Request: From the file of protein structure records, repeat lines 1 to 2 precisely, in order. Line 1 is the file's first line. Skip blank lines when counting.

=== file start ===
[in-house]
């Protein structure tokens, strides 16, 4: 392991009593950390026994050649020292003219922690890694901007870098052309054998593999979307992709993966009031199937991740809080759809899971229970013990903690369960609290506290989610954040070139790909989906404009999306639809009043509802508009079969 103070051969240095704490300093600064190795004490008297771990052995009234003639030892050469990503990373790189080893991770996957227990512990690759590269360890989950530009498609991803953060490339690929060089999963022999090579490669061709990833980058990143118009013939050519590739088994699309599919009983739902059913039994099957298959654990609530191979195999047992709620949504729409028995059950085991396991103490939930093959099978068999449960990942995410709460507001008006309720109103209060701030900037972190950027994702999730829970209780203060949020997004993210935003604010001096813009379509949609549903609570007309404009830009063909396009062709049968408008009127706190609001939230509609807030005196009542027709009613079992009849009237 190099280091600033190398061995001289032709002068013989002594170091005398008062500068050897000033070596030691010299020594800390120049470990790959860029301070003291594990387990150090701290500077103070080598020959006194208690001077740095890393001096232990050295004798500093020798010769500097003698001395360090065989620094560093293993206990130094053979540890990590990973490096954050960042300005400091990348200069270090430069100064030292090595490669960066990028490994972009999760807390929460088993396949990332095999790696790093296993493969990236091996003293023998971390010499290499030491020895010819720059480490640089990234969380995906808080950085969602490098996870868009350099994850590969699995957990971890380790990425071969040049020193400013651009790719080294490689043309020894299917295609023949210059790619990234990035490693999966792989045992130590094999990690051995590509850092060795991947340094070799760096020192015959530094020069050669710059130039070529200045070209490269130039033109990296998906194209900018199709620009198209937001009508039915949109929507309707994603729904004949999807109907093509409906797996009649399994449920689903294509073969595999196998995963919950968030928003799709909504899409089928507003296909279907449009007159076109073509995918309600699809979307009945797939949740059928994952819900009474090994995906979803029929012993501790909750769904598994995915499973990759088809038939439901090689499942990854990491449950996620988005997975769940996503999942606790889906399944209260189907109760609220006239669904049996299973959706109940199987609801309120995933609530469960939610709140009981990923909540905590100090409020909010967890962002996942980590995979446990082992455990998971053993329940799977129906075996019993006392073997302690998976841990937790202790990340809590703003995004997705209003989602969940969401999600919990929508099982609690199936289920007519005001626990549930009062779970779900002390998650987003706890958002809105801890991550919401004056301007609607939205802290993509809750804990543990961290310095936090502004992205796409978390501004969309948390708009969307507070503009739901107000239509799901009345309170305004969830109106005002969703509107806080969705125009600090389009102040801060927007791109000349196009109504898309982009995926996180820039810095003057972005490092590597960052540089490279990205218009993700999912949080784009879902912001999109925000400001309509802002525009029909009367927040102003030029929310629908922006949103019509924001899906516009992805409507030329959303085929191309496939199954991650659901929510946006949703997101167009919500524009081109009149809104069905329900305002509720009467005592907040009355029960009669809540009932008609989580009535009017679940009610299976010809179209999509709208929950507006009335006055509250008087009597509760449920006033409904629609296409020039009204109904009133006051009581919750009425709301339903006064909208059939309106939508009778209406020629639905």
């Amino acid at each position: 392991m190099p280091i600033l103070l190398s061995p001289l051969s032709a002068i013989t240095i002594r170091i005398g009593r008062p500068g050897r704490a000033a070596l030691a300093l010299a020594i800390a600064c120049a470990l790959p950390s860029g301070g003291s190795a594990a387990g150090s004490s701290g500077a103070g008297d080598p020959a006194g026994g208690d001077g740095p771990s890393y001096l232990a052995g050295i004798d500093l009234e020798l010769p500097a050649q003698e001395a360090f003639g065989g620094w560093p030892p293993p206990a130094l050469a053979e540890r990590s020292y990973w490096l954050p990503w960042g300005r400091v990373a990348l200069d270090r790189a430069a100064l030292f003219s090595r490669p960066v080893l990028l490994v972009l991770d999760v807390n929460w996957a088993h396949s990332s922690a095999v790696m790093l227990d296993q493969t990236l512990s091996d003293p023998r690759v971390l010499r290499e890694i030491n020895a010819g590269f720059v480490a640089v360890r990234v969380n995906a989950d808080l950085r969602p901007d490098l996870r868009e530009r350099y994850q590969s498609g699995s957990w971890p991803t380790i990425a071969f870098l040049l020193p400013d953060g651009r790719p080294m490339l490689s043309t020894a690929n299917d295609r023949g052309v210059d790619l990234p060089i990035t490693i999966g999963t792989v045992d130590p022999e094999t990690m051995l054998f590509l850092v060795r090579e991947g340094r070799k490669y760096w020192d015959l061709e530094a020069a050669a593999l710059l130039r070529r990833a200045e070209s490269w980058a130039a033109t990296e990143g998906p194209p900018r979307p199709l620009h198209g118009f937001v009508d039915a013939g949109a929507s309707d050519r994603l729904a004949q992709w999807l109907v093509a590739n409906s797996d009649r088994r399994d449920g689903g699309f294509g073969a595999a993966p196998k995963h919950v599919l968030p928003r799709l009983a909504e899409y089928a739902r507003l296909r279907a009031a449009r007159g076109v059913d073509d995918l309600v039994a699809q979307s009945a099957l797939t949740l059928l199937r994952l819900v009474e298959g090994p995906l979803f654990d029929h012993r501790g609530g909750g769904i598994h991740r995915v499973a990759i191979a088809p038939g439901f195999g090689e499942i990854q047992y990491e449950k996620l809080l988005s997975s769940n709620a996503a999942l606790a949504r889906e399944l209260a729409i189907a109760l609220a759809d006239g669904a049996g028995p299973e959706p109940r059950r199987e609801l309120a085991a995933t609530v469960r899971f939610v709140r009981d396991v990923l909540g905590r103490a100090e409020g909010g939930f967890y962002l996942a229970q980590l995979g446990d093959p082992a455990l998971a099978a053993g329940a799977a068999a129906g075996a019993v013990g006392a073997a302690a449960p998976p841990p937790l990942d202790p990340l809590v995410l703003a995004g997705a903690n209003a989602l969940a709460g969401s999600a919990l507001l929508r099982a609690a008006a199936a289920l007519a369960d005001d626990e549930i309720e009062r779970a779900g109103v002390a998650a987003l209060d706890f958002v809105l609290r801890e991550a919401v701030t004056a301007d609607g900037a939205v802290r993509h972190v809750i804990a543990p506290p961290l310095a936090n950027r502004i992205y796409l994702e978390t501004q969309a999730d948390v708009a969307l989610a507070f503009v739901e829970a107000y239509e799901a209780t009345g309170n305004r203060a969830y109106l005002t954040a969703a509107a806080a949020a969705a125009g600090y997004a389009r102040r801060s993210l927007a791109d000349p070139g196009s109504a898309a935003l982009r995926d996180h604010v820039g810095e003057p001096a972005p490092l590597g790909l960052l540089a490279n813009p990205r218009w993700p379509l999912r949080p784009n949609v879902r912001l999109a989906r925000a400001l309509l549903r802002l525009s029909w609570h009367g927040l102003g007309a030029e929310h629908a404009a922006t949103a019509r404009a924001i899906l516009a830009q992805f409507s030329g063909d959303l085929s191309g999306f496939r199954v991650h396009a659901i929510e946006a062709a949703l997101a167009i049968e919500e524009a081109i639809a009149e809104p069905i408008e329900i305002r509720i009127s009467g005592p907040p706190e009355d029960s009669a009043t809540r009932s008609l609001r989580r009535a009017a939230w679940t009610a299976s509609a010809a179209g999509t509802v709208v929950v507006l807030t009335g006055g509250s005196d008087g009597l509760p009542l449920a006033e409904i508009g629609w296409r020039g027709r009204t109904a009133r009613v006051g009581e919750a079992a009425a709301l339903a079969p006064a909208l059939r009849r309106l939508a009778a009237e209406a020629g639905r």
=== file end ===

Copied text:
[in-house]
């Protein structure tokens, strides 16, 4: 392991009593950390026994050649020292003219922690890694901007870098052309054998593999979307992709993966009031199937991740809080759809899971229970013990903690369960609290506290989610954040070139790909989906404009999306639809009043509802508009079969 103070051969240095704490300093600064190795004490008297771990052995009234003639030892050469990503990373790189080893991770996957227990512990690759590269360890989950530009498609991803953060490339690929060089999963022999090579490669061709990833980058990143118009013939050519590739088994699309599919009983739902059913039994099957298959654990609530191979195999047992709620949504729409028995059950085991396991103490939930093959099978068999449960990942995410709460507001008006309720109103209060701030900037972190950027994702999730829970209780203060949020997004993210935003604010001096813009379509949609549903609570007309404009830009063909396009062709049968408008009127706190609001939230509609807030005196009542027709009613079992009849009237 190099280091600033190398061995001289032709002068013989002594170091005398008062500068050897000033070596030691010299020594800390120049470990790959860029301070003291594990387990150090701290500077103070080598020959006194208690001077740095890393001096232990050295004798500093020798010769500097003698001395360090065989620094560093293993206990130094053979540890990590990973490096954050960042300005400091990348200069270090430069100064030292090595490669960066990028490994972009999760807390929460088993396949990332095999790696790093296993493969990236091996003293023998971390010499290499030491020895010819720059480490640089990234969380995906808080950085969602490098996870868009350099994850590969699995957990971890380790990425071969040049020193400013651009790719080294490689043309020894299917295609023949210059790619990234990035490693999966792989045992130590094999990690051995590509850092060795991947340094070799760096020192015959530094020069050669710059130039070529200045070209490269130039033109990296998906194209900018199709620009198209937001009508039915949109929507309707994603729904004949999807109907093509409906797996009649399994449920689903294509073969595999196998995963919950968030928003799709909504899409089928507003296909279907449009007159076109073509995918309600699809979307009945797939949740059928994952819900009474090994995906979803029929012993501790909750769904598994995915499973990759088809038939439901090689499942990854990491449950996620988005997975769940996503999942606790889906399944209260189907109760609220006239669904049996299973959706109940199987609801309120995933609530469960939610709140009981990923909540905590100090409020909010967890962002996942980590995979446990082992455990998971053993329940799977129906075996019993006392073997302690998976841990937790202790990340809590703003995004997705209003989602969940969401999600919990929508099982609690199936289920007519005001626990549930009062779970779900002390998650987003706890958002809105801890991550919401004056301007609607939205802290993509809750804990543990961290310095936090502004992205796409978390501004969309948390708009969307507070503009739901107000239509799901009345309170305004969830109106005002969703509107806080969705125009600090389009102040801060927007791109000349196009109504898309982009995926996180820039810095003057972005490092590597960052540089490279990205218009993700999912949080784009879902912001999109925000400001309509802002525009029909009367927040102003030029929310629908922006949103019509924001899906516009992805409507030329959303085929191309496939199954991650659901929510946006949703997101167009919500524009081109009149809104069905329900305002509720009467005592907040009355029960009669809540009932008609989580009535009017679940009610299976010809179209999509709208929950507006009335006055509250008087009597509760449920006033409904629609296409020039009204109904009133006051009581919750009425709301339903006064909208059939309106939508009778209406020629639905």